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Jonathan Starr
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When we played this the first few times we didn't know about the rule clarifications, and I didn't use this variant. After coming here, I have seen the changes and plan on implementing them.

I have to play more to see if it'll work or not. I played this solo to try, but just the track.

I suppose right now, it's wishful thinking, just to fix the issues I mentioned, for this specific battle. I went into this while believing the rebels had the upper hand. If you say it's balanced now, it may well imbalance it. On the flip side, it doesn't add too many turns, just a few more depending on how much focus there is from the imperial player (and how good/bad your rolls are). I will have to try soon with a full game, and new rule clarifications.
 
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Tony Cashman
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As far as balance goes, the Rebels were slowed down by 2 turns when we experimented with 4 dice instead of 5. The problem is, we were also messing around with awarding extra command cards every time a player inflicted damage during the duel. Because Vader won the duel, I ended up with the usual bonus cards plus at least one extra command from inflicting more damage on Luke. We decided that we shouldn't mess with the command cards again. That was where our game turned for the Empire.
 
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Jonathan Starr
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I could see how using 4 dice would help balance.

However, my main concern is it doesn't feel like it adds more theme to that battle. I proposed this variant as a means to also bring theme back while trying to balance (which is something that needs testing, and not everyone agrees is necessary due to the new rules).

Honestly, putting down stormtroopers to slow down the rebels (whether with 4 or 5 dice) feels less like a battle, and more like putting sticks in front of a lawnmower.

At least with pushing back, there's an interaction, there's something physical that they're doing.

I suppose it's because I got this game hoping for 3 battles, not one battle with two side things to do, you know?
 
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Andrej Swidsinski
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JonathanStarr wrote:
So after playing this game, I immediately noticed two problems with the Endor Shield Track. First, it doesn't feel very thematic (i.e. it's not a battle), and second, the empire doesn't really have any effect.

...the empire seems rather useless on endor, and they may as well use their turns elsewhere. What this does is it turns endor into a clock, rather than a battle, completely taking away from the fun of this whole 'three battles' idea. Why even have the ability to place down stormtroopers then?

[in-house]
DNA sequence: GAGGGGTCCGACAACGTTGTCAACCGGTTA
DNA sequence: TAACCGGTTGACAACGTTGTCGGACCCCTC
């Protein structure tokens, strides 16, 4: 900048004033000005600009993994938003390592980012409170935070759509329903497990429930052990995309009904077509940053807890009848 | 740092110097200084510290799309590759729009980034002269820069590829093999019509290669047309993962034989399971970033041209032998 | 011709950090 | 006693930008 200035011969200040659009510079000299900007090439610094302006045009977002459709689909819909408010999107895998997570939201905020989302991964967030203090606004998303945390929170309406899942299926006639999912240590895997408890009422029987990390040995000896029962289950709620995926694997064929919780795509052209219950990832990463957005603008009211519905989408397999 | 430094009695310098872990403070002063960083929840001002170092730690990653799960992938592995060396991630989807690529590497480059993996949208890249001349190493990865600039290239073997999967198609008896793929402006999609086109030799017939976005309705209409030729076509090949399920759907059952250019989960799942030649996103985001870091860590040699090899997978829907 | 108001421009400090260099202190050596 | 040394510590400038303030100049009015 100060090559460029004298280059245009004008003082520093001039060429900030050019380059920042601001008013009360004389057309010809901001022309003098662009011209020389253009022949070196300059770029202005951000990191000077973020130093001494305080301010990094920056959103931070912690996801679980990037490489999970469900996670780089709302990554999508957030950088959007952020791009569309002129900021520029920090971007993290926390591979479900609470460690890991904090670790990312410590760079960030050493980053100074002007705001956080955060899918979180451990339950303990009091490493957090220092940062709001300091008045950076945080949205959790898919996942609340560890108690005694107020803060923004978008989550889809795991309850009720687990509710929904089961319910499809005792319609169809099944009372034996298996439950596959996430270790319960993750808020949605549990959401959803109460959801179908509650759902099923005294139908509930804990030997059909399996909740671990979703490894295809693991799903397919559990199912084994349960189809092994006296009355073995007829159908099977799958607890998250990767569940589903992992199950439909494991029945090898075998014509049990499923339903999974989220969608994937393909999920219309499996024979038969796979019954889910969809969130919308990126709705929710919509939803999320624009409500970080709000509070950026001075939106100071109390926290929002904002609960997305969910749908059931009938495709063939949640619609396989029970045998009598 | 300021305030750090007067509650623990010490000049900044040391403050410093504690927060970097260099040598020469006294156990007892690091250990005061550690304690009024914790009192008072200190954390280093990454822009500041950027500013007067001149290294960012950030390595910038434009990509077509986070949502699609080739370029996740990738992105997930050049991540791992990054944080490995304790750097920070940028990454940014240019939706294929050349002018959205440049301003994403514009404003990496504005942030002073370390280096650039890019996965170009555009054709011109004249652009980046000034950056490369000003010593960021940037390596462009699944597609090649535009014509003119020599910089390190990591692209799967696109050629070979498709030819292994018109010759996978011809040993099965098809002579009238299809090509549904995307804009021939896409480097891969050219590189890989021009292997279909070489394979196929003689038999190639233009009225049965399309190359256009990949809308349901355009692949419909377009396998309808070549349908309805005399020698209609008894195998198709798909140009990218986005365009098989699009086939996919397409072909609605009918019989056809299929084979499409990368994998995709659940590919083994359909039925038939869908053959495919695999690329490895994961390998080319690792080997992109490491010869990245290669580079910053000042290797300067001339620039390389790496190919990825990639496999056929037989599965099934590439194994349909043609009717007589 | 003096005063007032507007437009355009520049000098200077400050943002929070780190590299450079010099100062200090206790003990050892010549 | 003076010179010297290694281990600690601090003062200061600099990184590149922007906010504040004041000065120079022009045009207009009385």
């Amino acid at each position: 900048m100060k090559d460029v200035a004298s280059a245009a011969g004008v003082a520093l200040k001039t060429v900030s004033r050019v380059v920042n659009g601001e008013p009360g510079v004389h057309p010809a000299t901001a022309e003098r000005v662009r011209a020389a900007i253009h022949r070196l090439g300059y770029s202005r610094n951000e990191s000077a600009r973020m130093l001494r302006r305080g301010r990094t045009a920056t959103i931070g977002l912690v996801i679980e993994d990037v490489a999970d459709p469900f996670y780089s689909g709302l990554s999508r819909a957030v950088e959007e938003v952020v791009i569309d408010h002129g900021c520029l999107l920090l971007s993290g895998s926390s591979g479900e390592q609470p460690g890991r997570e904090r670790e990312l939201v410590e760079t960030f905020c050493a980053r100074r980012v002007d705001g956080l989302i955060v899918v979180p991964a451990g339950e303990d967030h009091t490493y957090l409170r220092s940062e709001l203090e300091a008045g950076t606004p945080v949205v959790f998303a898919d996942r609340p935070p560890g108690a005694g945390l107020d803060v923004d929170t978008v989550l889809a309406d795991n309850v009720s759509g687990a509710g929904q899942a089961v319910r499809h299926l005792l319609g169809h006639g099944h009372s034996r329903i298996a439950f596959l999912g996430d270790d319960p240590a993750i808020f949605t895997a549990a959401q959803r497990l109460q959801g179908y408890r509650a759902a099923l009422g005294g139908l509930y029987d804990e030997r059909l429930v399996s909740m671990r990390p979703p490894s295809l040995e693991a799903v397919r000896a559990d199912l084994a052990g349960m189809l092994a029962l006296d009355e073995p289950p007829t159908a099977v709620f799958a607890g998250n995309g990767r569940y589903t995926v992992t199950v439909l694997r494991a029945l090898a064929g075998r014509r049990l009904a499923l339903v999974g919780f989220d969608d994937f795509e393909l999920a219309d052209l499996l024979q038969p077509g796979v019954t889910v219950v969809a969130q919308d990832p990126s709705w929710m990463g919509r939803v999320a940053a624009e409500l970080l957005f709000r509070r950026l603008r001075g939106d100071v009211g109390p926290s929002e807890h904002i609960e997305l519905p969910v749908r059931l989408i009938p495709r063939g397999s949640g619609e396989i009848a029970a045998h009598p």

I saw some great variants by others on the forum. However, they either felt a bit more complicated, or didn't feel thematic enough...


I totally agree with your analysis of the endor battle. I would just add that it is a difficult thing to change these rules because it is the games timer and if you push it to much in the favor of one side that side is most likely going to win.

Regardless I too have been thinking about a variant that will give the imperial player some impact and something to think about on the Endor track. I have tried this variant already and liked it but I´m not quite done playtesting.
I hope my solution doesn´t sound too complicated… Once you´ve tried it during a game it’s not so much of a deal but Its the kind of rule that is easier to show than to explain.


But enough of the introductory. The basic idea of my variant is that the rebels are going to build up momentum (represented by rerolls) if they are allowed to proceed uninterrupted. So the goal of imperials is to slow them down by setting up ambushes on the rebels way, which is further motivated by allowing the imperials to place storm trooper anywhere they want.


General rule changes:
The rebel player has two places on which he distributes his played order cards: Whenever he plays an Endor order the order card will be placed to the left of the Endor track on the so called “rebels-momentum pile”. Whenever the rebel player walks into an imperial ambush he has to remove all cards from the rebels-momentum pile and place them on his discard pile. (All other orders are placed on the discard pile according to the standard rules).


Rebels rule changes:
Whenever you choose the Endor order follow the following steps:

1. Count the number of cards on the rebels momentum pile. Once you are done counting, place your current Endor order card on the rebels momentum pile.

2. Roll four dice. You have one reroll for every card that you counted in step one. Those rerolls can be applied to the same dice several times.
(For example: Player A rolled 2 sixes and a 2 and an 1. Player A has 3 rerolls. He decides to reroll the 2 and the 1 resulting in a 4 and a 2. Now he may use his remaining reroll to reroll the 2.)

3. Assign your dice according to the rule book. Whenever you assign one of your dice to a spot with a storm Trooper token you have to remove all cards from the rebels momentum pile and place them on top of your discard pile.


Imperial player rule changes:
Whenever you choose the Endor order you may place up to three Stormtrooper tokens on any empty space on the Endor track. These three tokens have to be placed next to each other!